Encore Creativity for Older Adults is the collective name of 11 choral groups in the Washington area. Members don’t have to audition to join and no experience is required.
“Everybody move down. Move down.”
Jeanne Kelly founded and directs the program.
“Our singers, some of them have sung their entire life. Some haven’t sung for 40 years because they’ve been busy with the career, they’ve been busy raising families. And some have never sung.”
Kelly also heads a summer program at St. Mary’s College in Maryland. This summer, more than 60 singers accepted the challenge to learn 5 compositions in just 4 days.
Jeanne Heather has attended the summer institute since it began 5 years ago.
“They teach us here, not only about the music but how to sing and how to sing better. And they don’t really get mad if you miss a note or you come in the wrong place.”
A lot of time is spent rehearsing for the final concert.
“Up, middle, low.”
But there are other activities as well.
Margo Newhouse joined Encore a year ago after rehabilitation from a fall. She says the summer program has been therapeutic.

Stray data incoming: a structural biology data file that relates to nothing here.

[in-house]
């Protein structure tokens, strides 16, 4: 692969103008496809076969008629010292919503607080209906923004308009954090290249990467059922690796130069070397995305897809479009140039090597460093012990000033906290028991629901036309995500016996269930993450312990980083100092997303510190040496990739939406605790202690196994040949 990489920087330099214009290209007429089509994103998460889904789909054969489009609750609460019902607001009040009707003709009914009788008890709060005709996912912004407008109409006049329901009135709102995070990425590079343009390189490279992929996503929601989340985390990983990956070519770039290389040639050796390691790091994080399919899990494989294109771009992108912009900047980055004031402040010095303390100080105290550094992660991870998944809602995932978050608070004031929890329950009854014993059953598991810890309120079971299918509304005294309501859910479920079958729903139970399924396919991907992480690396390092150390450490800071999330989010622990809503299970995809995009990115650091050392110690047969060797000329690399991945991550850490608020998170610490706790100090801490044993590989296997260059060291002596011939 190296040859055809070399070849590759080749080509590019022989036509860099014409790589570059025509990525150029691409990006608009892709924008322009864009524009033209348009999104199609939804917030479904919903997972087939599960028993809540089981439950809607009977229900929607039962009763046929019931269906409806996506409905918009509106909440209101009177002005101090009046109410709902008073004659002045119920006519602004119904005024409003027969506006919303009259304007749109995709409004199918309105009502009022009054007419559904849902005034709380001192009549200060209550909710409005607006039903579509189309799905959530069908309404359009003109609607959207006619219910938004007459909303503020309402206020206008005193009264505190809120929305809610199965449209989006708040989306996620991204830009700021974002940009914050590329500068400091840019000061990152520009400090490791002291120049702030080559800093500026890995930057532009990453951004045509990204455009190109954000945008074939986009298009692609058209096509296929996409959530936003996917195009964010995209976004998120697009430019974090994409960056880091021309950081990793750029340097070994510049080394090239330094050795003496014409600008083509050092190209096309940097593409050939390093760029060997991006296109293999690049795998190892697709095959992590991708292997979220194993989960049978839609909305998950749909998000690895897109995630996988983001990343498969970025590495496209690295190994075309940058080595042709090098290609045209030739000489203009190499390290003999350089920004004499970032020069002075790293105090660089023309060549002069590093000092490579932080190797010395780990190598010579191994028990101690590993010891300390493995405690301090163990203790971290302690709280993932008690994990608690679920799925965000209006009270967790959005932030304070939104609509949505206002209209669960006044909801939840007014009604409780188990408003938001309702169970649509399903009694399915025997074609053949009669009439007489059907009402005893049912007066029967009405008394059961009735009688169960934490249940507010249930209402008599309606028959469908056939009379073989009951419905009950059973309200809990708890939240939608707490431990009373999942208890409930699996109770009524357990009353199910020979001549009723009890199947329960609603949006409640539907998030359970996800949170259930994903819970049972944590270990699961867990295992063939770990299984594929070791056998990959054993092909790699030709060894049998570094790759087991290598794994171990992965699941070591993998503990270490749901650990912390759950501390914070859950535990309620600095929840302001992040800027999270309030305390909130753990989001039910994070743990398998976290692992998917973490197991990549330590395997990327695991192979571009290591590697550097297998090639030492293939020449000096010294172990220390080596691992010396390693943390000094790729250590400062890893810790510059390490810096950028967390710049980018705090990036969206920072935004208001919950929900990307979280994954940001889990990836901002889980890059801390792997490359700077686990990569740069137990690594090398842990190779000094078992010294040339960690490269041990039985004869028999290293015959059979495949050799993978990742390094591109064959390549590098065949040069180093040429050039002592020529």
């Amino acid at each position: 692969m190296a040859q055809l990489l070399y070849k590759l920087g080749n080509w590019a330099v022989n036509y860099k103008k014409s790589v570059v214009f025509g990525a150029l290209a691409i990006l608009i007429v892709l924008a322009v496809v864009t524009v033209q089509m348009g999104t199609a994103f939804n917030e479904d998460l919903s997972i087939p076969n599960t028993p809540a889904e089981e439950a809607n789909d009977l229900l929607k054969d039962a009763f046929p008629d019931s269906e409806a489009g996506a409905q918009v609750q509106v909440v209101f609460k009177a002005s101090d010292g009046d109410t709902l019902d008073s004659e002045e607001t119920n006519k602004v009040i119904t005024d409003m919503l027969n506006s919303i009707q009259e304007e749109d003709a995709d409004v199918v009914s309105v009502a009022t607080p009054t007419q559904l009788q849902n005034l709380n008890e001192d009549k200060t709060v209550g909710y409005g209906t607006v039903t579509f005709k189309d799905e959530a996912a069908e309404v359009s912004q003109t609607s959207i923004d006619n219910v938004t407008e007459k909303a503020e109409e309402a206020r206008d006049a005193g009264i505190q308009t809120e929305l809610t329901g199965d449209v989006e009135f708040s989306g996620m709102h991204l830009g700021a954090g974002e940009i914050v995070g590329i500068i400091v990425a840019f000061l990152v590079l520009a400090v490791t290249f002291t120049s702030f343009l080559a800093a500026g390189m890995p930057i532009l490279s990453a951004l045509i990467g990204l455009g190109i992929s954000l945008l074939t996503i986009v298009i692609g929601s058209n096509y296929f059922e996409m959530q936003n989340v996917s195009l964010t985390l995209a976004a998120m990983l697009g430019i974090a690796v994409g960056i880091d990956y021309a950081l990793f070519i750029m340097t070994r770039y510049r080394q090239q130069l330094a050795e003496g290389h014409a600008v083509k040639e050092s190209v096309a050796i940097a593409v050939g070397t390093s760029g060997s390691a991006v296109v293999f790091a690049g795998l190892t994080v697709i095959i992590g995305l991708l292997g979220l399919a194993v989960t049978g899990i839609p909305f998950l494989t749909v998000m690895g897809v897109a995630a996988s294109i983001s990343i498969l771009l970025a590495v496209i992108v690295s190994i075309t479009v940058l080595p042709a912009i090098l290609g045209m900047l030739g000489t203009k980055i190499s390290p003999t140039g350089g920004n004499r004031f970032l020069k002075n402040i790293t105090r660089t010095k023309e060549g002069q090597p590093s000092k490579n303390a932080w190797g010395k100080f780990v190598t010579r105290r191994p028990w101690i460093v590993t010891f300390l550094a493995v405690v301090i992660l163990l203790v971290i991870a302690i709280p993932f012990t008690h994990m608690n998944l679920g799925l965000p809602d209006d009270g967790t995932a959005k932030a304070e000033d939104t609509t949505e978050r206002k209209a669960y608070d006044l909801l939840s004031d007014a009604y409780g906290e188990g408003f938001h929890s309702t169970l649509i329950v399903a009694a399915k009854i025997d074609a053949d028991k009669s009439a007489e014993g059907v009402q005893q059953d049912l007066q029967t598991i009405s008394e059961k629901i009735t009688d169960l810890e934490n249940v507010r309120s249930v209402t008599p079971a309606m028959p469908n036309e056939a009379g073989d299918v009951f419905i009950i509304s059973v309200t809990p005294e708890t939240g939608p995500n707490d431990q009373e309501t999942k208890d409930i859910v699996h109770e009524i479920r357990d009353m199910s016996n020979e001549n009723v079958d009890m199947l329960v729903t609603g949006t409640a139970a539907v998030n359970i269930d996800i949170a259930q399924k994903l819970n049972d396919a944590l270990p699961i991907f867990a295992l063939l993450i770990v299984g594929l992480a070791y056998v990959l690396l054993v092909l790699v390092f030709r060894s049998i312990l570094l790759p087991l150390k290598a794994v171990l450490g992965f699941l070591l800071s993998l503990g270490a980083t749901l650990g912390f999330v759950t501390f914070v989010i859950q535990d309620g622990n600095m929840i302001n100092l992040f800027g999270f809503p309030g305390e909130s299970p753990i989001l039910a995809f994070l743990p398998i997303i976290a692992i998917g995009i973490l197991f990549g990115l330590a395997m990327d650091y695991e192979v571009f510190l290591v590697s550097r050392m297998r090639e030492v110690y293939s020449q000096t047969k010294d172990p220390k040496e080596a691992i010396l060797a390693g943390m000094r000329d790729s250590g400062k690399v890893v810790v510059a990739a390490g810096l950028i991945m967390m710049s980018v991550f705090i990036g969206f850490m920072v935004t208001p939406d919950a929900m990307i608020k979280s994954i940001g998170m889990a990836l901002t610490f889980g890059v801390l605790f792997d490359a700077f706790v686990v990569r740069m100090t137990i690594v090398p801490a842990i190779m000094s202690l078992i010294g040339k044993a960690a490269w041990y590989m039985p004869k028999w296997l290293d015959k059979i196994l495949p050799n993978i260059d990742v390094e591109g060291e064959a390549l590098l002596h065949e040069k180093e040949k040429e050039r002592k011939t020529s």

“Definitely I was very tired each day, at the end of day. And it was a healthy tiredness which, I’m sure has helped me in my activity level.”
Kelly says the 2001 research that launched Encore proved it would be beneficial.
“What we found after the first year was that singers who have the chance to study under a professional artist, had much higher morale, suffered much less depression. They took fewer medications. They had fewer falls.”
Back then, there were 150 singers. Today there are more than 550.
“Three, Two, One. Cheers”
The average age is 73. But some are in their 90s.
Jeanne Kelly says you are never too old to sing.